8. 8. Factors Affecting Cardiac Risk • Coronary Artery Disease • Diabetes • Advanced Age • Hypertension • Valvular Disease • Arrhythmias and Heart Conduction Defects • Permanent Pacemakers and Implantable Cardioverter-Defibrillators • Congestive Heart Failure • Pulmonary Arterial Disease • Congenital Heart Disease • Obesity • Type of Surgery
  9. 9. Box 6 Modified Johns Hopkins Surgical Criteria Grade I Minimal to Mild Risk Independent of Anesthesia •Breast biopsy Excludes •Open exposure of internal body organs Minimal to Moderately Invasive Procedure Includes •Removal of minor skin or subcutaneous lesions Excludes •Repair of vascular or neurologic structures Potential Blood Loss Less than 500 mL Includes •Myringotomy tubes •Hysteroscopy •Cystoscopy, vasectomy •Circumcision •Fiberoptic bronchoscopy •Diagnostic laparoscopy dilatation and curettage •Fallopian tube ligation, arthroscopy •Inguinal hernia repair •Laparoscopic lysis of adhesion •Tonsillectomy, rhinoplasty Excludes •Placement of prosthetic devices •Postoperative monitored care setting •Open exposure of abdomen, thorax, neck, cranium •Resection of major body organs
  10. 10. Grade II Moderately to Significantly Invasive Procedures Includes •Thyroidectomy Excludes •Open thoracic or intracranial procedure Potential Blood Loss of 500-1500 mL Includes •Hysterectomy Excludes •Major vascular repair (e.g., aortofemoral bypass) Moderate Risk to Patient Independent of Anesthesia Includes •Myomectomy •Cystectomy •Cholecystectomy, laminectomy •Hip, knee replacement, nephrectomy •Major laparoscopic procedures •Resection, reconstructive surgery of the digestive tract Excludes •Planned postoperative monitored care setting (ICU, PACU)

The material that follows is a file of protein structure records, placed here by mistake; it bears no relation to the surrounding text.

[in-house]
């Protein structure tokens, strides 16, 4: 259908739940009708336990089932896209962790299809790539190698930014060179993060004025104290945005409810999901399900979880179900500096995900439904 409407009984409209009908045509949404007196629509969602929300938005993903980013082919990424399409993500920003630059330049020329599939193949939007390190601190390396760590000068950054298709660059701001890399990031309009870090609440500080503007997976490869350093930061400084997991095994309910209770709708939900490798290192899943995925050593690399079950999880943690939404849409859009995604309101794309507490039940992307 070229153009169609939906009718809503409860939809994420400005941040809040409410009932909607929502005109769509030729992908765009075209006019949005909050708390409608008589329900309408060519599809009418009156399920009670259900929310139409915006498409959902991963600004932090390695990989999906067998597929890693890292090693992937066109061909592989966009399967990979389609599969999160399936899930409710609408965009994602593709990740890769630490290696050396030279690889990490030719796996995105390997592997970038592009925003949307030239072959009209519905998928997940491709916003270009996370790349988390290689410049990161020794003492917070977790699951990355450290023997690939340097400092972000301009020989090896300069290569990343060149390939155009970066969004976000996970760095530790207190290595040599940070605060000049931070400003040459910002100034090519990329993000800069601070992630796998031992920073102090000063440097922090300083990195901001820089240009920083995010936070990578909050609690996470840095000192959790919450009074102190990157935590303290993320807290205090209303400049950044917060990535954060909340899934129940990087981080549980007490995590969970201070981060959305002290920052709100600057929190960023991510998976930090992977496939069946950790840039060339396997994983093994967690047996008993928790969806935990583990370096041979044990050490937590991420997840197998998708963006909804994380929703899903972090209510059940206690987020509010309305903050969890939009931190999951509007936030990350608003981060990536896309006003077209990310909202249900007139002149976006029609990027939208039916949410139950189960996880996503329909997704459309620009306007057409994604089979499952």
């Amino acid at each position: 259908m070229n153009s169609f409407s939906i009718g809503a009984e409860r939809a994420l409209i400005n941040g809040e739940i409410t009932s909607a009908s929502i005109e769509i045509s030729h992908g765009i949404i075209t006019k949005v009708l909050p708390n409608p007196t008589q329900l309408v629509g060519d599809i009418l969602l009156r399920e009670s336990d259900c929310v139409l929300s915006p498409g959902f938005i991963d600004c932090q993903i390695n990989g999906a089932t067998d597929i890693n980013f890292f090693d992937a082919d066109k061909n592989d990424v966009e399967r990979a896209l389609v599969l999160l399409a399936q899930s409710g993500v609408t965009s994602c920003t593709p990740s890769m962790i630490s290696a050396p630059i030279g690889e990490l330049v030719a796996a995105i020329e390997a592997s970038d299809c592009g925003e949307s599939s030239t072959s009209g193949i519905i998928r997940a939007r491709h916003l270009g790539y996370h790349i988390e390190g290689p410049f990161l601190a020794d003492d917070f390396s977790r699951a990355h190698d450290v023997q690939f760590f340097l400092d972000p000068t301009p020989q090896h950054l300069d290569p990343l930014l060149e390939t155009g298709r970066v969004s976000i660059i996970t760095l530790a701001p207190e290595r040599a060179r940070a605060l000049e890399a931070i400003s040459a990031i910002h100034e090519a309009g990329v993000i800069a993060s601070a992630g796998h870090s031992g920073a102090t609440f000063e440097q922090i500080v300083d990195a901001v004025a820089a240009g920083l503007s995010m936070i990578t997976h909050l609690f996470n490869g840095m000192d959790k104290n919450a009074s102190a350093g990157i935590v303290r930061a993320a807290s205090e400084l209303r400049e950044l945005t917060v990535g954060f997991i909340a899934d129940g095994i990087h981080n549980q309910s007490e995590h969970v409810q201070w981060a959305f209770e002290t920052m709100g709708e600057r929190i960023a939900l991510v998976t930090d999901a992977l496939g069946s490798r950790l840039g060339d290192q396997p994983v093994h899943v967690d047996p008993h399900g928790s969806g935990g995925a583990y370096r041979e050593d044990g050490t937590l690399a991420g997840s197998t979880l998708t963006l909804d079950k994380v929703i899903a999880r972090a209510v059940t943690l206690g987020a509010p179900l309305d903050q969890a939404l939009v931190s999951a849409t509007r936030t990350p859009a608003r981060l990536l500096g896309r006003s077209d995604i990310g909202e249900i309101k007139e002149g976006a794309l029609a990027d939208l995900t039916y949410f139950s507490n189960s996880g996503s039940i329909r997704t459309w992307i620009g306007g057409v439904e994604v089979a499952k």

11. 11. Grade III Highly Invasive Procedure •Major orthopedic-spinal reconstruction Potential Blood Loss More than 1500 mL •Major reconstruction of the gastrointestinal tract Major to Critical Risk to Patient Independent of Anesthesia •Major genitourinary surgery (e.g., radical retropubic prostatectomy) Usual Postoperative ICU Stay with Invasive Monitoring •Major vascular repair without postoperative ICU stay •Cardiothoracic procedure Intracranial procedure •Major procedure on the oropharynx •Major vascular, skeletal, neurologic repair
  12. 12. Box 7 Cardiac Risk* Stratification for Noncardiac Surgical Procedures High Risk (reported cardiac risk often >5%) Emergent major operations, particularly in older patients Aortic and other major vascular surgeries Peripheral vascular surgery Anticipated prolonged surgical procedures associated with large fluid shifts, blood loss, or both Intermediate Risk (reported cardiac risk generally <5%) Carotid endarterectomy Head and neck surgery Intraperitoneal and intrathoracic surgery Orthopedic surgery Prostate surgery Low Risk (reported cardiac risk generally <1%)† Endoscopic procedures Superficial procedure Cataract surgery Breast surgery
  13. 13. Minimization Of Risk Using Medical Therapy • Beta Blockers • Lipid-Lowering Agents • a2-Adrenergic Agonists • Preoperative Laboratory Tests for Risk Assessment Test Cutoff Value OR/HR of Myocardial ischemia OR/HR of Death/nonfatal MI OR/HR of all cardiac complications BNP >189 pg/ml NA NA 28.78 NT proBNP >270 ng/L 1.49* 1.59* NA NT proBNP >319 ng/L NA 4† 10.9‡ HbA1c >7% 2.8 3.6 5.6 IGT 5.6-7 mmol/L§ 2.2 2 1.9 DM >7 mmol/L§ 2.6 2.7 3.1
  14. 14. Metabolic Equivalents of Functional Capacity MET Functional Levels of Exercise 1 Eating, working at a computer, dressing 2 Walking down stairs or in your house, cooking 3 Walking 1-2 blocks 4 Raking leaves, gardening 5 Climbing 1 flight of stairs, dancing, bicycling 6 Playing golf, carrying clubs 7 Playing singles tennis 8 Rapidly climbing stairs, jogging slowly 9 Jumping rope slowly, moderate cycling 10 Swimming quickly, running or jogging briskly 11 Skiing cross country, playing full-court basketball 12 Running rapidly for moderate to long distances MET, metabolic equivalent of the task. 1 MET = consumption of 3.5 mL O2/min/kg of body weight.
  15. 15. References • Miller’s Anaesthesia • Johns Hopkins Medical Hospital Website • Goldman and Eagle’s Risk Indices • Stoelting’s Co-existing diseases • Morgan’s Clinical Anaesthesiology • Clinical Anaesthesiology by Paul G. Barash • WebMD • Springer Online